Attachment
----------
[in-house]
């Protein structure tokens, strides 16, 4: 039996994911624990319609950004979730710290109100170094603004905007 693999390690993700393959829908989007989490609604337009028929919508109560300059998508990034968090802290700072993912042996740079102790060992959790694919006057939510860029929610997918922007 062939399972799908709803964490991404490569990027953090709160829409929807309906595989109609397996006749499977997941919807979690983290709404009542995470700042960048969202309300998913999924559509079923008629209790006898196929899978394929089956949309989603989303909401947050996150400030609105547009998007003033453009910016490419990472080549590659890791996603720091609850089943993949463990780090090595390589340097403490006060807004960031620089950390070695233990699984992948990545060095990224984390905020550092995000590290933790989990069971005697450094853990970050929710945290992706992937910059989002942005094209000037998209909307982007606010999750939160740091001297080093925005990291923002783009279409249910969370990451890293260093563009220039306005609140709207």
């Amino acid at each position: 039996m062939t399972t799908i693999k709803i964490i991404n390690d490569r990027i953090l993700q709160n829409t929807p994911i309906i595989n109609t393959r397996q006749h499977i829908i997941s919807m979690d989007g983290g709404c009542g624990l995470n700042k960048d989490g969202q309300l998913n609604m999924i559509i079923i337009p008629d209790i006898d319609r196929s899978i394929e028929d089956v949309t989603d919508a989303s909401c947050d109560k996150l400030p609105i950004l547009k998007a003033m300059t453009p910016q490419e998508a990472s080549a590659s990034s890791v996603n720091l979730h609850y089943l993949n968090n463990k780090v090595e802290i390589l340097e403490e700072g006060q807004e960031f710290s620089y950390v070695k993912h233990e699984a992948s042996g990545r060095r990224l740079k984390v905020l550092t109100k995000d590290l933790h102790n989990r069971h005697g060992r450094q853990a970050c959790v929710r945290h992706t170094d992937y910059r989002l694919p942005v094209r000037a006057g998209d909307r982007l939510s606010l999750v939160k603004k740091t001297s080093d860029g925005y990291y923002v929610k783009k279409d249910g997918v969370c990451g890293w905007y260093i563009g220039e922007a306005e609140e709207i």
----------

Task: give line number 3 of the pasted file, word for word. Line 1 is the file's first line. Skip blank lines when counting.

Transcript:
């Amino acid at each position: 039996m062939t399972t799908i693999k709803i964490i991404n390690d490569r990027i953090l993700q709160n829409t929807p994911i309906i595989n109609t393959r397996q006749h499977i829908i997941s919807m979690d989007g983290g709404c009542g624990l995470n700042k960048d989490g969202q309300l998913n609604m999924i559509i079923i337009p008629d209790i006898d319609r196929s899978i394929e028929d089956v949309t989603d919508a989303s909401c947050d109560k996150l400030p609105i950004l547009k998007a003033m300059t453009p910016q490419e998508a990472s080549a590659s990034s890791v996603n720091l979730h609850y089943l993949n968090n463990k780090v090595e802290i390589l340097e403490e700072g006060q807004e960031f710290s620089y950390v070695k993912h233990e699984a992948s042996g990545r060095r990224l740079k984390v905020l550092t109100k995000d590290l933790h102790n989990r069971h005697g060992r450094q853990a970050c959790v929710r945290h992706t170094d992937y910059r989002l694919p942005v094209r000037a006057g998209d909307r982007l939510s606010l999750v939160k603004k740091t001297s080093d860029g925005y990291y923002v929610k783009k279409d249910g997918v969370c990451g890293w905007y260093i563009g220039e922007a306005e609140e709207i």